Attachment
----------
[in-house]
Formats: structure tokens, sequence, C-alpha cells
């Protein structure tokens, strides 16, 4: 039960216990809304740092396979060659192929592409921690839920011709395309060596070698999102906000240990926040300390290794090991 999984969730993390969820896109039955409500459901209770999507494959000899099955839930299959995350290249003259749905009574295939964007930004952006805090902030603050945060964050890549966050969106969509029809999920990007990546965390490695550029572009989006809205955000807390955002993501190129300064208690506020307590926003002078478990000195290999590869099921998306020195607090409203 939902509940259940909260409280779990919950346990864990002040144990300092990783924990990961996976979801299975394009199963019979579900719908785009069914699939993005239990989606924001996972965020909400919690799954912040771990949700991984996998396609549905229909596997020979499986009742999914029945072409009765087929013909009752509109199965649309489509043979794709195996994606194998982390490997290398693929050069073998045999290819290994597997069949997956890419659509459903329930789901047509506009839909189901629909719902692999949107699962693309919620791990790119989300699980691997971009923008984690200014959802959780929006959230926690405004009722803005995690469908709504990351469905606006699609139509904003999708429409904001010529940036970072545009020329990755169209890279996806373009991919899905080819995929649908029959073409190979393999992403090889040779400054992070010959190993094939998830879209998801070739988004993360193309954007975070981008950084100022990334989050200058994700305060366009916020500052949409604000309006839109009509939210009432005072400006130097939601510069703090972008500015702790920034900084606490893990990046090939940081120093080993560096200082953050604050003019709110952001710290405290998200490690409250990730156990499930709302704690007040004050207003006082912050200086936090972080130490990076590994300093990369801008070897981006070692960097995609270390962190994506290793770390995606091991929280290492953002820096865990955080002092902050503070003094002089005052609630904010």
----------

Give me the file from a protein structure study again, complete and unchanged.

[in-house]
Formats: structure tokens, sequence, C-alpha cells
């Protein structure tokens, strides 16, 4: 039960216990809304740092396979060659192929592409921690839920011709395309060596070698999102906000240990926040300390290794090991 999984969730993390969820896109039955409500459901209770999507494959000899099955839930299959995350290249003259749905009574295939964007930004952006805090902030603050945060964050890549966050969106969509029809999920990007990546965390490695550029572009989006809205955000807390955002993501190129300064208690506020307590926003002078478990000195290999590869099921998306020195607090409203 939902509940259940909260409280779990919950346990864990002040144990300092990783924990990961996976979801299975394009199963019979579900719908785009069914699939993005239990989606924001996972965020909400919690799954912040771990949700991984996998396609549905229909596997020979499986009742999914029945072409009765087929013909009752509109199965649309489509043979794709195996994606194998982390490997290398693929050069073998045999290819290994597997069949997956890419659509459903329930789901047509506009839909189901629909719902692999949107699962693309919620791990790119989300699980691997971009923008984690200014959802959780929006959230926690405004009722803005995690469908709504990351469905606006699609139509904003999708429409904001010529940036970072545009020329990755169209890279996806373009991919899905080819995929649908029959073409190979393999992403090889040779400054992070010959190993094939998830879209998801070739988004993360193309954007975070981008950084100022990334989050200058994700305060366009916020500052949409604000309006839109009509939210009432005072400006130097939601510069703090972008500015702790920034900084606490893990990046090939940081120093080993560096200082953050604050003019709110952001710290405290998200490690409250990730156990499930709302704690007040004050207003006082912050200086936090972080130490990076590994300093990369801008070897981006070692960097995609270390962190994506290793770390995606091991929280290492953002820096865990955080002092902050503070003094002089005052609630904010």